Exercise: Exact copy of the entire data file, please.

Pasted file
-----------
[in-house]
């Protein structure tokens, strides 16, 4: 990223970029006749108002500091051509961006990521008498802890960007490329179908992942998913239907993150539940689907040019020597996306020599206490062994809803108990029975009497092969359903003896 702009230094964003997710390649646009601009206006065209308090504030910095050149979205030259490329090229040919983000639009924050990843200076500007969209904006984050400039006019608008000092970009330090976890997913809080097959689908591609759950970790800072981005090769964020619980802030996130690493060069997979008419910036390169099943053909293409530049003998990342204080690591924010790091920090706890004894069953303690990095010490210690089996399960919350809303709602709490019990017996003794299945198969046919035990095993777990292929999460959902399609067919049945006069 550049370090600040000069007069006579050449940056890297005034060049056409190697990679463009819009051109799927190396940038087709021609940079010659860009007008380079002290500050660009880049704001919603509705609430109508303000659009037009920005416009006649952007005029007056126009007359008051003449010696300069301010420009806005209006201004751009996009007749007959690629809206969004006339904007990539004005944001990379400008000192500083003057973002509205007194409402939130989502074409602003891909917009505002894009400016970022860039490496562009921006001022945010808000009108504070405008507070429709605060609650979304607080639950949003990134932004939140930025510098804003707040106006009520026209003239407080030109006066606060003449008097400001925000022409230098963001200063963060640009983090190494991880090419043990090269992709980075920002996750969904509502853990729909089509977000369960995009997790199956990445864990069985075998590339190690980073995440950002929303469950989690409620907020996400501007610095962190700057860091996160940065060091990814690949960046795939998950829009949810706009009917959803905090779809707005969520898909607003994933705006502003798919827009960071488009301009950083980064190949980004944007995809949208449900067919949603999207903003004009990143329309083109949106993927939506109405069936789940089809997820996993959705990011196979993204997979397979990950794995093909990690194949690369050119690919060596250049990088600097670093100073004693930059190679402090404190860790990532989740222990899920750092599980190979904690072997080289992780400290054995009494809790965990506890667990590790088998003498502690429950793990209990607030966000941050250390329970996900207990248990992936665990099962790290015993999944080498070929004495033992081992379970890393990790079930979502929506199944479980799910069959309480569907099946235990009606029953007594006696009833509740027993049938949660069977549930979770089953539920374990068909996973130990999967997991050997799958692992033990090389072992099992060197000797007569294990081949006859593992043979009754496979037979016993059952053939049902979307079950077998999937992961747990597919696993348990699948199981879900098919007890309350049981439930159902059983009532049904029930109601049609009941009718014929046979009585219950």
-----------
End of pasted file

[in-house]
């Protein structure tokens, strides 16, 4: 990223970029006749108002500091051509961006990521008498802890960007490329179908992942998913239907993150539940689907040019020597996306020599206490062994809803108990029975009497092969359903003896 702009230094964003997710390649646009601009206006065209308090504030910095050149979205030259490329090229040919983000639009924050990843200076500007969209904006984050400039006019608008000092970009330090976890997913809080097959689908591609759950970790800072981005090769964020619980802030996130690493060069997979008419910036390169099943053909293409530049003998990342204080690591924010790091920090706890004894069953303690990095010490210690089996399960919350809303709602709490019990017996003794299945198969046919035990095993777990292929999460959902399609067919049945006069 550049370090600040000069007069006579050449940056890297005034060049056409190697990679463009819009051109799927190396940038087709021609940079010659860009007008380079002290500050660009880049704001919603509705609430109508303000659009037009920005416009006649952007005029007056126009007359008051003449010696300069301010420009806005209006201004751009996009007749007959690629809206969004006339904007990539004005944001990379400008000192500083003057973002509205007194409402939130989502074409602003891909917009505002894009400016970022860039490496562009921006001022945010808000009108504070405008507070429709605060609650979304607080639950949003990134932004939140930025510098804003707040106006009520026209003239407080030109006066606060003449008097400001925000022409230098963001200063963060640009983090190494991880090419043990090269992709980075920002996750969904509502853990729909089509977000369960995009997790199956990445864990069985075998590339190690980073995440950002929303469950989690409620907020996400501007610095962190700057860091996160940065060091990814690949960046795939998950829009949810706009009917959803905090779809707005969520898909607003994933705006502003798919827009960071488009301009950083980064190949980004944007995809949208449900067919949603999207903003004009990143329309083109949106993927939506109405069936789940089809997820996993959705990011196979993204997979397979990950794995093909990690194949690369050119690919060596250049990088600097670093100073004693930059190679402090404190860790990532989740222990899920750092599980190979904690072997080289992780400290054995009494809790965990506890667990590790088998003498502690429950793990209990607030966000941050250390329970996900207990248990992936665990099962790290015993999944080498070929004495033992081992379970890393990790079930979502929506199944479980799910069959309480569907099946235990009606029953007594006696009833509740027993049938949660069977549930979770089953539920374990068909996973130990999967997991050997799958692992033990090389072992099992060197000797007569294990081949006859593992043979009754496979037979016993059952053939049902979307079950077998999937992961747990597919696993348990699948199981879900098919007890309350049981439930159902059983009532049904029930109601049609009941009718014929046979009585219950």